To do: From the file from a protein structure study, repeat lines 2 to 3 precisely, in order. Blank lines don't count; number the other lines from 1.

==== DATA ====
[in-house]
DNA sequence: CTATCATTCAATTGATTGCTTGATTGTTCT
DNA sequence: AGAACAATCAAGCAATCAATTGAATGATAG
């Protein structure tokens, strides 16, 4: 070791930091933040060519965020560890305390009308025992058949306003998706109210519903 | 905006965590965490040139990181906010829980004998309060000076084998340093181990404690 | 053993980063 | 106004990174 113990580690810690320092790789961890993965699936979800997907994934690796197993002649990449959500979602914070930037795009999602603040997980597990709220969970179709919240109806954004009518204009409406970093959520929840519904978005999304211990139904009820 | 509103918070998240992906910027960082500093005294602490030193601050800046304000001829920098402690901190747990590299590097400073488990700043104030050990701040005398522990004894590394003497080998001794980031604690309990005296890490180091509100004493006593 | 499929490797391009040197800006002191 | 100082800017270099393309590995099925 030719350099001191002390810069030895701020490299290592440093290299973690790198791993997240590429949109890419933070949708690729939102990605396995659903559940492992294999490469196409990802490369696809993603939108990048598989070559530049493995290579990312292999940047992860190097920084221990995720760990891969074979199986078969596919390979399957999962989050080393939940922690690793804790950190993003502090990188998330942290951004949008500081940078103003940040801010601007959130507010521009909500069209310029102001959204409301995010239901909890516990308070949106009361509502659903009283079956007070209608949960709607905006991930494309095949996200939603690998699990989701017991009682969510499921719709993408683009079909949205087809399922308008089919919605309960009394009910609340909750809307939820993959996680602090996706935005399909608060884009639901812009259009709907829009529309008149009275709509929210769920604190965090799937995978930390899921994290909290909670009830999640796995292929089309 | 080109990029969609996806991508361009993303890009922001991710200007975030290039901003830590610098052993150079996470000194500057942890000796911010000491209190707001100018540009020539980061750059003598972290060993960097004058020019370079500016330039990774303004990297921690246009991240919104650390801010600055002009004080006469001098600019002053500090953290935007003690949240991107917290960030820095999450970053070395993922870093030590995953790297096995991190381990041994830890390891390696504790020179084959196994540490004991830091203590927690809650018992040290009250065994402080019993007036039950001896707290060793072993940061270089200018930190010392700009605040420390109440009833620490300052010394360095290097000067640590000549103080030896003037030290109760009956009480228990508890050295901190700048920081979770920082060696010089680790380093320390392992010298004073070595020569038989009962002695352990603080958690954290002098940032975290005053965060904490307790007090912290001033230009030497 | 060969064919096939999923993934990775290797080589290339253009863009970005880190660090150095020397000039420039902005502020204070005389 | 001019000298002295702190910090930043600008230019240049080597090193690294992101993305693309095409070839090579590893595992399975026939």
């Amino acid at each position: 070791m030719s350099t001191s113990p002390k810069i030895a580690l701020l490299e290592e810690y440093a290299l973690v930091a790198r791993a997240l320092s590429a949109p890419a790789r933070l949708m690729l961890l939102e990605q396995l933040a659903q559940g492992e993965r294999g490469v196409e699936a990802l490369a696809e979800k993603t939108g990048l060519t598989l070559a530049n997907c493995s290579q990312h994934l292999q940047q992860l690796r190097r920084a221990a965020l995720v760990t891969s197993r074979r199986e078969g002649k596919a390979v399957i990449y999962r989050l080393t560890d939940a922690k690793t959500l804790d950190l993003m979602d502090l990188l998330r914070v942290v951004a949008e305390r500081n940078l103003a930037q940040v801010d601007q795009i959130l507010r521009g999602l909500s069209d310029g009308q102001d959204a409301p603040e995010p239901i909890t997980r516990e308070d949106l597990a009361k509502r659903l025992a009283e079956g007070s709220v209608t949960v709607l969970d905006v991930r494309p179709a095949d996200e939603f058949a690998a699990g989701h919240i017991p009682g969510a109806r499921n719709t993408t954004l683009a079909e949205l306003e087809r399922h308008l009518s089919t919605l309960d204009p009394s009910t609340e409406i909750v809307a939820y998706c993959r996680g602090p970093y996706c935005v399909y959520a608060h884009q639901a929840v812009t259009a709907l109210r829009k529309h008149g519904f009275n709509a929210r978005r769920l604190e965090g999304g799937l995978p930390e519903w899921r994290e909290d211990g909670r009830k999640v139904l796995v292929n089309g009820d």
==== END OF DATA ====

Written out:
DNA sequence: CTATCATTCAATTGATTGCTTGATTGTTCT
DNA sequence: AGAACAATCAAGCAATCAATTGAATGATAG